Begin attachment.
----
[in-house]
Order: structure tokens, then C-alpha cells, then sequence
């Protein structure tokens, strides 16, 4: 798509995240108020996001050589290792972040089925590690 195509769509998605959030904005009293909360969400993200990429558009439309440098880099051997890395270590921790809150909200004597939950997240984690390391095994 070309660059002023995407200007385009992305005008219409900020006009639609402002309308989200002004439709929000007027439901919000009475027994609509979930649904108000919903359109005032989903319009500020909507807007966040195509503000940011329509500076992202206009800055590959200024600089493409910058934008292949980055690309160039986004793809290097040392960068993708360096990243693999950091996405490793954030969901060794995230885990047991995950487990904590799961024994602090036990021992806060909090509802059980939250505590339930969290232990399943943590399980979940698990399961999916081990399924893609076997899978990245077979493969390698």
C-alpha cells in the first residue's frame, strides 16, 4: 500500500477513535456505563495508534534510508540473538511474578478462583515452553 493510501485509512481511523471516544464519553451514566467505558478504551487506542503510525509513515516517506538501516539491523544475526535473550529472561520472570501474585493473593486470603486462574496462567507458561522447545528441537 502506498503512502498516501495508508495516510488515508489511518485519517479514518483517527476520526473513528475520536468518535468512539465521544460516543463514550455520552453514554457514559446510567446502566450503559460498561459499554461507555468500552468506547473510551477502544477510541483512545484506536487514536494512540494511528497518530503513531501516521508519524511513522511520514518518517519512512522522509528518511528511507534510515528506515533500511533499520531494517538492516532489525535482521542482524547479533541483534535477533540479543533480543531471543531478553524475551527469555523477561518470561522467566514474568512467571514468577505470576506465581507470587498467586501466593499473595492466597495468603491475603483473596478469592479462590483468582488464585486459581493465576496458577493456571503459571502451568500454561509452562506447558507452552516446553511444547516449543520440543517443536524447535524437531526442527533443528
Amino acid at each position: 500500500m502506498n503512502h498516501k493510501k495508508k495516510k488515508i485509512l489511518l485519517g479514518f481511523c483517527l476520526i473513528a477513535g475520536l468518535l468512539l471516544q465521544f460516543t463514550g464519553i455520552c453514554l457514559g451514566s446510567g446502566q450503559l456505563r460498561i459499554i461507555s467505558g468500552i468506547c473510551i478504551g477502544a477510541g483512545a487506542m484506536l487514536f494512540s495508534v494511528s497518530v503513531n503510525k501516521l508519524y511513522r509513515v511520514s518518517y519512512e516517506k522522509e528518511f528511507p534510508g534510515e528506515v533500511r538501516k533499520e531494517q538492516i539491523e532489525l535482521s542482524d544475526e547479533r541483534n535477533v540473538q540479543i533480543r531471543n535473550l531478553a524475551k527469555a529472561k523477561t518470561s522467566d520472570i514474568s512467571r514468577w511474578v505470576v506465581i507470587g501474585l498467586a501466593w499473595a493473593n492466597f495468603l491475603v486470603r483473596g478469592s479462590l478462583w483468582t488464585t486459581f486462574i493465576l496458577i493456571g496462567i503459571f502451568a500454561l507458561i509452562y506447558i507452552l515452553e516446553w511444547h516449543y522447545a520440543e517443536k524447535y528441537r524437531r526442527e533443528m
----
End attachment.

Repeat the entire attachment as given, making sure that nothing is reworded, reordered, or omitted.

[in-house]
Order: structure tokens, then C-alpha cells, then sequence
């Protein structure tokens, strides 16, 4: 798509995240108020996001050589290792972040089925590690 195509769509998605959030904005009293909360969400993200990429558009439309440098880099051997890395270590921790809150909200004597939950997240984690390391095994 070309660059002023995407200007385009992305005008219409900020006009639609402002309308989200002004439709929000007027439901919000009475027994609509979930649904108000919903359109005032989903319009500020909507807007966040195509503000940011329509500076992202206009800055590959200024600089493409910058934008292949980055690309160039986004793809290097040392960068993708360096990243693999950091996405490793954030969901060794995230885990047991995950487990904590799961024994602090036990021992806060909090509802059980939250505590339930969290232990399943943590399980979940698990399961999916081990399924893609076997899978990245077979493969390698």
C-alpha cells in the first residue's frame, strides 16, 4: 500500500477513535456505563495508534534510508540473538511474578478462583515452553 493510501485509512481511523471516544464519553451514566467505558478504551487506542503510525509513515516517506538501516539491523544475526535473550529472561520472570501474585493473593486470603486462574496462567507458561522447545528441537 502506498503512502498516501495508508495516510488515508489511518485519517479514518483517527476520526473513528475520536468518535468512539465521544460516543463514550455520552453514554457514559446510567446502566450503559460498561459499554461507555468500552468506547473510551477502544477510541483512545484506536487514536494512540494511528497518530503513531501516521508519524511513522511520514518518517519512512522522509528518511528511507534510515528506515533500511533499520531494517538492516532489525535482521542482524547479533541483534535477533540479543533480543531471543531478553524475551527469555523477561518470561522467566514474568512467571514468577505470576506465581507470587498467586501466593499473595492466597495468603491475603483473596478469592479462590483468582488464585486459581493465576496458577493456571503459571502451568500454561509452562506447558507452552516446553511444547516449543520440543517443536524447535524437531526442527533443528
Amino acid at each position: 500500500m502506498n503512502h498516501k493510501k495508508k495516510k488515508i485509512l489511518l485519517g479514518f481511523c483517527l476520526i473513528a477513535g475520536l468518535l468512539l471516544q465521544f460516543t463514550g464519553i455520552c453514554l457514559g451514566s446510567g446502566q450503559l456505563r460498561i459499554i461507555s467505558g468500552i468506547c473510551i478504551g477502544a477510541g483512545a487506542m484506536l487514536f494512540s495508534v494511528s497518530v503513531n503510525k501516521l508519524y511513522r509513515v511520514s518518517y519512512e516517506k522522509e528518511f528511507p534510508g534510515e528506515v533500511r538501516k533499520e531494517q538492516i539491523e532489525l535482521s542482524d544475526e547479533r541483534n535477533v540473538q540479543i533480543r531471543n535473550l531478553a524475551k527469555a529472561k523477561t518470561s522467566d520472570i514474568s512467571r514468577w511474578v505470576v506465581i507470587g501474585l498467586a501466593w499473595a493473593n492466597f495468603l491475603v486470603r483473596g478469592s479462590l478462583w483468582t488464585t486459581f486462574i493465576l496458577i493456571g496462567i503459571f502451568a500454561l507458561i509452562y506447558i507452552l515452553e516446553w511444547h516449543y522447545a520440543e517443536k524447535y528441537r524437531r526442527e533443528m